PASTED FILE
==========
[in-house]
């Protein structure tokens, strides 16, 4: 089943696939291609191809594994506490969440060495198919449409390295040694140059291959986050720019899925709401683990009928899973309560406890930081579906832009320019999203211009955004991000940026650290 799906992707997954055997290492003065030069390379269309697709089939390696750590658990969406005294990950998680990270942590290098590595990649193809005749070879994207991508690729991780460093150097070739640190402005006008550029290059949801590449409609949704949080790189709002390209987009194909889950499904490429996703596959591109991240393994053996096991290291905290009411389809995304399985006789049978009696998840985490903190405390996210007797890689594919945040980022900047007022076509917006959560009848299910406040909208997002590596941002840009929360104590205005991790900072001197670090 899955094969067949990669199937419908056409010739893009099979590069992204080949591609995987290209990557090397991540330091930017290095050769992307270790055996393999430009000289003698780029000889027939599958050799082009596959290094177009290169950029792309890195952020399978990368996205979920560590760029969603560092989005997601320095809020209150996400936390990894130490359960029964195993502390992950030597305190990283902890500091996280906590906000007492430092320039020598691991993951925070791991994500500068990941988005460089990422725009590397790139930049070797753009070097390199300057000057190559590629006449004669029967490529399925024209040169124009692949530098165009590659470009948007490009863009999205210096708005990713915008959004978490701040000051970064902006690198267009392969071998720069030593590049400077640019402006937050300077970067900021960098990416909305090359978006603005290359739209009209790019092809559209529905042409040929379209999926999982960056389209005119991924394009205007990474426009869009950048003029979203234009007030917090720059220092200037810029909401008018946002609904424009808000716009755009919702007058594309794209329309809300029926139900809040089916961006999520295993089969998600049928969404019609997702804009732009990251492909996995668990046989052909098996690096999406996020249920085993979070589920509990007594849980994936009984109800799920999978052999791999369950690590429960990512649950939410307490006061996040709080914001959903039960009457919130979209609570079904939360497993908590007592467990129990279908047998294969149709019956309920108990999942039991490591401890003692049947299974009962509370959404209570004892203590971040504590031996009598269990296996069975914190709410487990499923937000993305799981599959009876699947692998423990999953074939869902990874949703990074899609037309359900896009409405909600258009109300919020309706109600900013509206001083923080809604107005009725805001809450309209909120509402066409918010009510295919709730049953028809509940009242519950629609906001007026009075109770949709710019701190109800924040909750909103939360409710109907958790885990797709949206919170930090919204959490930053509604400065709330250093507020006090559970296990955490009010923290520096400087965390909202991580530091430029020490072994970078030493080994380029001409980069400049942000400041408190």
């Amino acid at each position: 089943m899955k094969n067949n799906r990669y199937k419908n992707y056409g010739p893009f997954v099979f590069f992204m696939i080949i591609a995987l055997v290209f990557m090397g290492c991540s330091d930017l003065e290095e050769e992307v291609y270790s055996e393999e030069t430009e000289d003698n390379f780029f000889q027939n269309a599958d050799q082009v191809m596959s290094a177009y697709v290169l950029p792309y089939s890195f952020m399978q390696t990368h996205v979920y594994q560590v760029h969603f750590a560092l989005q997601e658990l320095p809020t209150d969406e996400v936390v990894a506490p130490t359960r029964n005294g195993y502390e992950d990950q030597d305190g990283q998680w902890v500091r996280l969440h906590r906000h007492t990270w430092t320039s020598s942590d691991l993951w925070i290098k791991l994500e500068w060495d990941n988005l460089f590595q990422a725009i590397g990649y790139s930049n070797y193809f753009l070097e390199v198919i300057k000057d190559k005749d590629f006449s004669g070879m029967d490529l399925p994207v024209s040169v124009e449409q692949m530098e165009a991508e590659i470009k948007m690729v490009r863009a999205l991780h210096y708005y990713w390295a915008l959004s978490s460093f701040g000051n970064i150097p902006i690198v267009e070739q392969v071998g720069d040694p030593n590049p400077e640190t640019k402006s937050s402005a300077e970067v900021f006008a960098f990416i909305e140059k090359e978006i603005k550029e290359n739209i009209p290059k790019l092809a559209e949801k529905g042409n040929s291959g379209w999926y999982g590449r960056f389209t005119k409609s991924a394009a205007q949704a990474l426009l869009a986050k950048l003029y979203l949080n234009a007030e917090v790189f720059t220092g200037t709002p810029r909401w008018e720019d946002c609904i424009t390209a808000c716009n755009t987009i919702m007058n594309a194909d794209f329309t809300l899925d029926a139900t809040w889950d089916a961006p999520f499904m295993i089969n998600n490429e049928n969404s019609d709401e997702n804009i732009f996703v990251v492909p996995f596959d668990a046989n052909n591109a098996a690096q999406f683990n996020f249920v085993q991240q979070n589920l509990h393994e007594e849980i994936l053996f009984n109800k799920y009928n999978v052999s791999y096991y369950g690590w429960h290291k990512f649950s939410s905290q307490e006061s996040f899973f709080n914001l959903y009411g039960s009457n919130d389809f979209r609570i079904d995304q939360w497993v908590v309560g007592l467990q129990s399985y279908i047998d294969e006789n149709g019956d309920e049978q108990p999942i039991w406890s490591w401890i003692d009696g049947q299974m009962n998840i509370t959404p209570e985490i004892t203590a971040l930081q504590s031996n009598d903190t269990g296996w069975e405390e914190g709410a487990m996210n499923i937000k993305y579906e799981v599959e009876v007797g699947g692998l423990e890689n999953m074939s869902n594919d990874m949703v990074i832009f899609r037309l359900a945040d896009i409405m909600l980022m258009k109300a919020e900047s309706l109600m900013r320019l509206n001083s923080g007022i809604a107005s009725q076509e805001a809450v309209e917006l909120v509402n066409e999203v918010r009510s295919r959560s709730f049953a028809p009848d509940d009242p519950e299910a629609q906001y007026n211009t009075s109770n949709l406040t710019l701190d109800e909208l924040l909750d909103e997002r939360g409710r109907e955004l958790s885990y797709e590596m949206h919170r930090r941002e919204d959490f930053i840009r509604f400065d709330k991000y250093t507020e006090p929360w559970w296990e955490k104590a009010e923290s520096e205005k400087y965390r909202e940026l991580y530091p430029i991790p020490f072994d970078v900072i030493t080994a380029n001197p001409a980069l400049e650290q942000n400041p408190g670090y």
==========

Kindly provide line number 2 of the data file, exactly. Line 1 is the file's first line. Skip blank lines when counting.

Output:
């Protein structure tokens, strides 16, 4: 089943696939291609191809594994506490969440060495198919449409390295040694140059291959986050720019899925709401683990009928899973309560406890930081579906832009320019999203211009955004991000940026650290 799906992707997954055997290492003065030069390379269309697709089939390696750590658990969406005294990950998680990270942590290098590595990649193809005749070879994207991508690729991780460093150097070739640190402005006008550029290059949801590449409609949704949080790189709002390209987009194909889950499904490429996703596959591109991240393994053996096991290291905290009411389809995304399985006789049978009696998840985490903190405390996210007797890689594919945040980022900047007022076509917006959560009848299910406040909208997002590596941002840009929360104590205005991790900072001197670090 899955094969067949990669199937419908056409010739893009099979590069992204080949591609995987290209990557090397991540330091930017290095050769992307270790055996393999430009000289003698780029000889027939599958050799082009596959290094177009290169950029792309890195952020399978990368996205979920560590760029969603560092989005997601320095809020209150996400936390990894130490359960029964195993502390992950030597305190990283902890500091996280906590906000007492430092320039020598691991993951925070791991994500500068990941988005460089990422725009590397790139930049070797753009070097390199300057000057190559590629006449004669029967490529399925024209040169124009692949530098165009590659470009948007490009863009999205210096708005990713915008959004978490701040000051970064902006690198267009392969071998720069030593590049400077640019402006937050300077970067900021960098990416909305090359978006603005290359739209009209790019092809559209529905042409040929379209999926999982960056389209005119991924394009205007990474426009869009950048003029979203234009007030917090720059220092200037810029909401008018946002609904424009808000716009755009919702007058594309794209329309809300029926139900809040089916961006999520295993089969998600049928969404019609997702804009732009990251492909996995668990046989052909098996690096999406996020249920085993979070589920509990007594849980994936009984109800799920999978052999791999369950690590429960990512649950939410307490006061996040709080914001959903039960009457919130979209609570079904939360497993908590007592467990129990279908047998294969149709019956309920108990999942039991490591401890003692049947299974009962509370959404209570004892203590971040504590031996009598269990296996069975914190709410487990499923937000993305799981599959009876699947692998423990999953074939869902990874949703990074899609037309359900896009409405909600258009109300919020309706109600900013509206001083923080809604107005009725805001809450309209909120509402066409918010009510295919709730049953028809509940009242519950629609906001007026009075109770949709710019701190109800924040909750909103939360409710109907958790885990797709949206919170930090919204959490930053509604400065709330250093507020006090559970296990955490009010923290520096400087965390909202991580530091430029020490072994970078030493080994380029001409980069400049942000400041408190």